You know all about the security requirements of HIPAA, and you probably know at least something about cyber security, particularly if you are using or transitioning to an electronic health records (EHR) system. But, do you know about social engineering attacks, or how to spot an attempt at phishing? Does your staff?
What is social engineering?
Social engineering has two meanings: one is related to public policy, which, arguably, doesn’t have too much impact on chiropractic offices, and the other is related to information security. When a criminal manipulates a person in order to learn confidential information, it is social engineering—and that can pose a legitimate threat to your practice.
All sorts of people are vulnerable to social engineering attacks; this is not something that only happens to the gullible or unprepared. These attacks are designed and carried out in such a way that victims have no idea at all they are being attacked. According to SearchSecurity.com, a leading information security site, social engineering is “a non-technical method of intrusion hackers use that relies heavily on human interaction and often involves tricking people into breaking normal security procedures.”
What are social engineering attacks?
Social engineering is part of the vast majority of scams. People are helpful, sometimes vain, and can be frightened. Scammers use facets of human nature to find out what they need to know in order to carry out their crime. For example, if a scammer wanted access to your network, he or she may call and claim to work at one of the insurance companies you regularly bill. They may describe an urgent problem and appeal to the person in charge of billing in your office for help.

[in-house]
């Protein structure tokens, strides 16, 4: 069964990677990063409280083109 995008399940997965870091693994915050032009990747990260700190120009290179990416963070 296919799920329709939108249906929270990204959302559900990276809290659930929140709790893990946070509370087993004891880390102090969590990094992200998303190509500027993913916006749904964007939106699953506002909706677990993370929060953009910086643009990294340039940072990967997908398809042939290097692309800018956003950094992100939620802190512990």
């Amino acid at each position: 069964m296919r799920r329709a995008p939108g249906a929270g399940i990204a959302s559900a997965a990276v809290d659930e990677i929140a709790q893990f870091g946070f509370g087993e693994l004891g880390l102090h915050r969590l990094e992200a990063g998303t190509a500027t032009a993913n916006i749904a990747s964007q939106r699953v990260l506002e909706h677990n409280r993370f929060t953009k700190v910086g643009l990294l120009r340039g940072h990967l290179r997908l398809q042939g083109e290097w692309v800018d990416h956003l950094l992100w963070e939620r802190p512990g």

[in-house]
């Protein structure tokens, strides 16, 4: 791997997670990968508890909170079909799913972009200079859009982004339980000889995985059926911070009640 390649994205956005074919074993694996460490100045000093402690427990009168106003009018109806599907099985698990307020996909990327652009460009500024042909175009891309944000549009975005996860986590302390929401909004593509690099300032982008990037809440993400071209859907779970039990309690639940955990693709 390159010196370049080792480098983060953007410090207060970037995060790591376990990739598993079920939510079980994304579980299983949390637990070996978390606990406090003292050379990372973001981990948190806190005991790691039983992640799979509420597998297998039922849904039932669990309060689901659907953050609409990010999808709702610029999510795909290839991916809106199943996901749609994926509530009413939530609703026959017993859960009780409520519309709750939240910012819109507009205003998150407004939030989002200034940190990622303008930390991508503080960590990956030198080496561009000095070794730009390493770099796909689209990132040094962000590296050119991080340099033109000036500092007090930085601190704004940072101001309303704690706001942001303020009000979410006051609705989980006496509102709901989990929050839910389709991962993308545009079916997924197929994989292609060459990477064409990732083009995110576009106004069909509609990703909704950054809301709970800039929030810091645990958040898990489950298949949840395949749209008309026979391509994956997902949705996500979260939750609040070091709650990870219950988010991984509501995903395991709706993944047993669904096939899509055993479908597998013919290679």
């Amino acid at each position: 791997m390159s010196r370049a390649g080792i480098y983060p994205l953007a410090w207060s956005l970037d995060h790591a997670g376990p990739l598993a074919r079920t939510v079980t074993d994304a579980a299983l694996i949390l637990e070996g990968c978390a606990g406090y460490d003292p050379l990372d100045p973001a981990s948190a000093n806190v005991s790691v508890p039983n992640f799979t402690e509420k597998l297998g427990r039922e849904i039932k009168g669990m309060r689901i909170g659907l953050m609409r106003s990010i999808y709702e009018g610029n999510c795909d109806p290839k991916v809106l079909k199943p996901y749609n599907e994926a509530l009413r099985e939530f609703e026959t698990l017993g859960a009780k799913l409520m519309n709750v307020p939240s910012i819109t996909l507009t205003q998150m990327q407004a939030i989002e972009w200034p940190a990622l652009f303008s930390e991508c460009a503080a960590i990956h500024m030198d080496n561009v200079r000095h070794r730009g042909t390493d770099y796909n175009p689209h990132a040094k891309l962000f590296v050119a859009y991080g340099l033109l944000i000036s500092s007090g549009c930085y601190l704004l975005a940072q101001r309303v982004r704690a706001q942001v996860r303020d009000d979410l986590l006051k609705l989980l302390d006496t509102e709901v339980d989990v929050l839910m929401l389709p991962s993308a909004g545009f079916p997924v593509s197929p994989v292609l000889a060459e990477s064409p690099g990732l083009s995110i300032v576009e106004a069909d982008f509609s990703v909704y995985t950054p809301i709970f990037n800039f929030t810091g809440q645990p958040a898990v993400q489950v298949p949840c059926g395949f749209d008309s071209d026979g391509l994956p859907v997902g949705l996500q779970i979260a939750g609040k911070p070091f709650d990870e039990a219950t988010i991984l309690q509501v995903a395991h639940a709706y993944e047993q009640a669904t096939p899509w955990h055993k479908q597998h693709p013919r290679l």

That is simply one type of social engineering attack—and a particularly successful one, all too often. Here are several other types of attacks:
- Baiting—In this case, the scammer may leave something, such as a CD, a USB drive, or some other item that can be plugged in, that is loaded with malware.
- Phishing—Most people are familiar with phishing, as it has become a major problem, especially for senior citizens. The scammer will send an email, sometimes disguised so that it appears to be from a legitimate source, with the goal of getting the recipient to click a link that will automatically download malware. They may also be trying to get the recipient to reveal personal or financial information.
- Pretexting—The example above, where a scammer calls seeking help with an “urgent problem” is a form of pretexting. Lying in order to gain access to information is pretexting.
- Tailgating—This is when a scammer follows someone who is authorized into a secure area of a network and gains access. In other words, they sneak in while the virtual door is open.
These are the main types of social engineering attacks, all of which you and your staff should be most wary about.
How can I avoid these kinds of attacks?
The United States Computer Emergency Readiness Team (US-CERT) offers several tips on how to avoid becoming a victim of an attack:
- Be wary of phone calls, emails, and other messages. Try to always verify the person’s identity directly with the company or organization they claim to be associated with.
- Do not click links in emails or reveal any financial or confidential information via email.
- Look closely at website URLs. Scammers will often leave one letter out of the name of a legitimate company or organization or use some similar tactic that would not cause immediate alarm.
- Try to verify any emails that seem suspicious by calling the companies or individuals they are from.
You should also take advantage of any anti-spam, anti-phishing, firewall protections, or other security measures provided by your EHR software vendor and/or Internet service provider. Email filters are a great tool, as well.